I finished reading Veronica Roth's Divergent today, and I can't wait to read Insurgent. I'm... I don't even know how to put this... Well, I guess I'm slightly obsessed with this book, which is a good thing in my opinion. I read it in two days. Yes, it was that good.
Here's the synopsis (taken from Goodreads):
|Picture taken from Goodreads|
During the highly competitive initiation that follows, Beatrice renames herself Tris and struggles alongside her fellow initiates to live out the choice they have made. Together they must undergo extreme physical tests of endurance and intense psychological simulations, some with devastating consequences. As initiation transforms them all, Tris must determine who her friends really are--and where, exactly, a romance with a sometimes fascinating, sometimes exasperating boy fits into the life she's chosen. But Tris also has a secret, one she's kept hidden from everyone because she's been warned it can mean death. And as she discovers unrest and growing conflict that threaten to unravel her seemingly perfect society, she also learns that her secret might help her save those she loves . . . or it might destroy her.
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I think what I liked the most about the book was that it reminded me a little of my days at military school. Wait, it was nothing compared to her training, but there were so many things about it that reminded me of my first weeks at military school. I was a small, skinny girl like Beatrice, and had zero physical strength... but, surprisingly, I quickly learned how to be brave, and stronger, and how to endure the elements, not to mention that I found the camaraderie and sense of 'this is my pack, even though I don't think I fit in very well' sort of feelings that Beatrice encountered, too.
When I was at military school, many of my best friends wanted to join the military when we graduated. Some of them actually had parents in the military, already, and sort of had a better sense of what life in the military felt like. For a year, perhaps more than that, I did consider joining the military. I couldn't become a pilot and join the air force, because I was too short and my eyesight is terrible, but I liked the Navy a lot, and considered a career in communications. For whatever reason, I never saw myself in the Army.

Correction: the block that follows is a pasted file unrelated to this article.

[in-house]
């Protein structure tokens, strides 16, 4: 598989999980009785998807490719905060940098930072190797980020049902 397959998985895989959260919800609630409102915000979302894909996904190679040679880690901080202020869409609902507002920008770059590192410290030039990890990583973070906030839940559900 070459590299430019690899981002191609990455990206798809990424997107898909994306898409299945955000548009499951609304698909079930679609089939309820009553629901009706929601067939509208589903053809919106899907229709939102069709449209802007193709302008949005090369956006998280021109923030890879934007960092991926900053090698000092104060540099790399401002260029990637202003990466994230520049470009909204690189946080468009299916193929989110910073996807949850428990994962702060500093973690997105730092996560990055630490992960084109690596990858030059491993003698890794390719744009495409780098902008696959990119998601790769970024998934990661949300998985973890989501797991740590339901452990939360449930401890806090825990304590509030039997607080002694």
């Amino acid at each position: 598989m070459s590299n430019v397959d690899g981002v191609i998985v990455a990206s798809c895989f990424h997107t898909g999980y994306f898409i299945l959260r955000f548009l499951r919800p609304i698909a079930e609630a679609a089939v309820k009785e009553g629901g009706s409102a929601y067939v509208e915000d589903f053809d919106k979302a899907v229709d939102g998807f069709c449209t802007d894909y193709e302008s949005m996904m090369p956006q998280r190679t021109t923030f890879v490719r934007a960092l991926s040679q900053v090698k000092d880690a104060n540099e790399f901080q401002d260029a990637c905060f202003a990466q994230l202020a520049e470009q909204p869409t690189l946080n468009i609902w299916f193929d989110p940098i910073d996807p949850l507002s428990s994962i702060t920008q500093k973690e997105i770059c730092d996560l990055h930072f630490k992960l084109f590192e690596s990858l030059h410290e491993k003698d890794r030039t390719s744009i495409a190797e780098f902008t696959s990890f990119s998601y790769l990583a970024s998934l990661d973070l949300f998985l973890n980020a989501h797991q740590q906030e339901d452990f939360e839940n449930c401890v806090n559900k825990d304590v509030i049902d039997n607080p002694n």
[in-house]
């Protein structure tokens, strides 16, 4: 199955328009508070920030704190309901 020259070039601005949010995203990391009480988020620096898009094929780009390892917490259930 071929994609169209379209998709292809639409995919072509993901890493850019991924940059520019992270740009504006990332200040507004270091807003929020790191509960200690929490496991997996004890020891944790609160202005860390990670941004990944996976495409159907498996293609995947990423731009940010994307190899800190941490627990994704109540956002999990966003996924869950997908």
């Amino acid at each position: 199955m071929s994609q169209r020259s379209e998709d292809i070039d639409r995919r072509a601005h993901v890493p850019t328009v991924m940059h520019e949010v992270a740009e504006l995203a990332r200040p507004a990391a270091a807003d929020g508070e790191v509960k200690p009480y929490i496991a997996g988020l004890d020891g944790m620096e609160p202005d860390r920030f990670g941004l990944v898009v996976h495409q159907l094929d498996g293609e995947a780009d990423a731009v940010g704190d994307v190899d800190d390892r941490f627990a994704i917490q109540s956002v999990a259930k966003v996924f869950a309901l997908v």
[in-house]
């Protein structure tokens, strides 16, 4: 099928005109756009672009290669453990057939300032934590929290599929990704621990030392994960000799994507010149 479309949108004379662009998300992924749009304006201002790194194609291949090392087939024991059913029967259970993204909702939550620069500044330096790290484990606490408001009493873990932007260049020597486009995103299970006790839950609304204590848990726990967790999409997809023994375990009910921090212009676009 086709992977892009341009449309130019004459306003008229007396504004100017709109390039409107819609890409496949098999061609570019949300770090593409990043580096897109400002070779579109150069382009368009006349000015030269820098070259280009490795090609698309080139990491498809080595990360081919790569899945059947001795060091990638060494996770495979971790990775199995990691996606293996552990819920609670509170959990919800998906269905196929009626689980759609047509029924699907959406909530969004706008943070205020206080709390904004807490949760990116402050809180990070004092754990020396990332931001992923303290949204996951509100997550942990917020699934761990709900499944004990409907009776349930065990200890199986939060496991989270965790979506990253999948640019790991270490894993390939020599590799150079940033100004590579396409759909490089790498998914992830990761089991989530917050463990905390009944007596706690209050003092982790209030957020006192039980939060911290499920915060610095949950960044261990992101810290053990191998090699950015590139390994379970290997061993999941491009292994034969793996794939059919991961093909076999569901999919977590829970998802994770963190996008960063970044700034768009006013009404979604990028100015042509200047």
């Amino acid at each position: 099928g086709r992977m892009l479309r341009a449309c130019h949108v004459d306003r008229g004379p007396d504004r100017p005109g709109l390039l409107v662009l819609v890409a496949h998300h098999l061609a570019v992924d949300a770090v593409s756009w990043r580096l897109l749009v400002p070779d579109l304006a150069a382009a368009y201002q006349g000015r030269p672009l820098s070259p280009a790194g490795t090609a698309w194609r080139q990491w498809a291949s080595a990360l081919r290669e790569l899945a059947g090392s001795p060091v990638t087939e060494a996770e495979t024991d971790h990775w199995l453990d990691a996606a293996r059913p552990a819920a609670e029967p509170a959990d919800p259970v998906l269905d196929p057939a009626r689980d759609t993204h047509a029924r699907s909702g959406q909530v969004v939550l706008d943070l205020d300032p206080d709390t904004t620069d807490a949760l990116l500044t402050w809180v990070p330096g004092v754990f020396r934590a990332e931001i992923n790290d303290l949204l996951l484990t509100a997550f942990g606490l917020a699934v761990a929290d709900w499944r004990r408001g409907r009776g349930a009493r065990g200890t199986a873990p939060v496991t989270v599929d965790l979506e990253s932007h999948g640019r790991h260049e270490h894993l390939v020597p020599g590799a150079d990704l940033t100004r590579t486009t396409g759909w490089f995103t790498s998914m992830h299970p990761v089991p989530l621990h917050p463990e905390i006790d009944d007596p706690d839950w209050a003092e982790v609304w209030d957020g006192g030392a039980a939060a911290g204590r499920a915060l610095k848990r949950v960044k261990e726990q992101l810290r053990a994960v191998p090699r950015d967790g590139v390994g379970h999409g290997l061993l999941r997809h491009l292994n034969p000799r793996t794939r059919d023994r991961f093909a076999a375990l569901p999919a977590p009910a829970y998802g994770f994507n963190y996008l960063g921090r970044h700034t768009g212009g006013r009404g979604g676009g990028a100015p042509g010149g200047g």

I changed my mind, though, when I asked myself an important question: am I willing to kill and to die for my country? The answer, call me unpatriotic if you wish, was a huge no. I'm a pacifist. I even struggle with self-defence. I feel I couldn't kill... I feel I couldn't point a gun at someone else. And, I feel I wouldn't be willing to be at war. I could defend my loved ones, and if killing happened to be the only way to defend them from harm, then, yes, I suppose I could kill somebody (or hurt them enough to disarm them and give us time to run)-- but, not as a way of life, not as my career, if you know what I mean. When I left military school, while my best friends were joining the army and the air force, studying to become officers, I began studying journalism.
That sort of dilemma is not the same Beatrice goes through in the book, but she does question her values a lot, and I had the same inner struggle. If we're to compare the book to real life, I guess I switched from Dauntless to Erudite? I don't know.
Read the book. It's pretty good. It's awesome, in fact. You won't regret it!
What's your faction?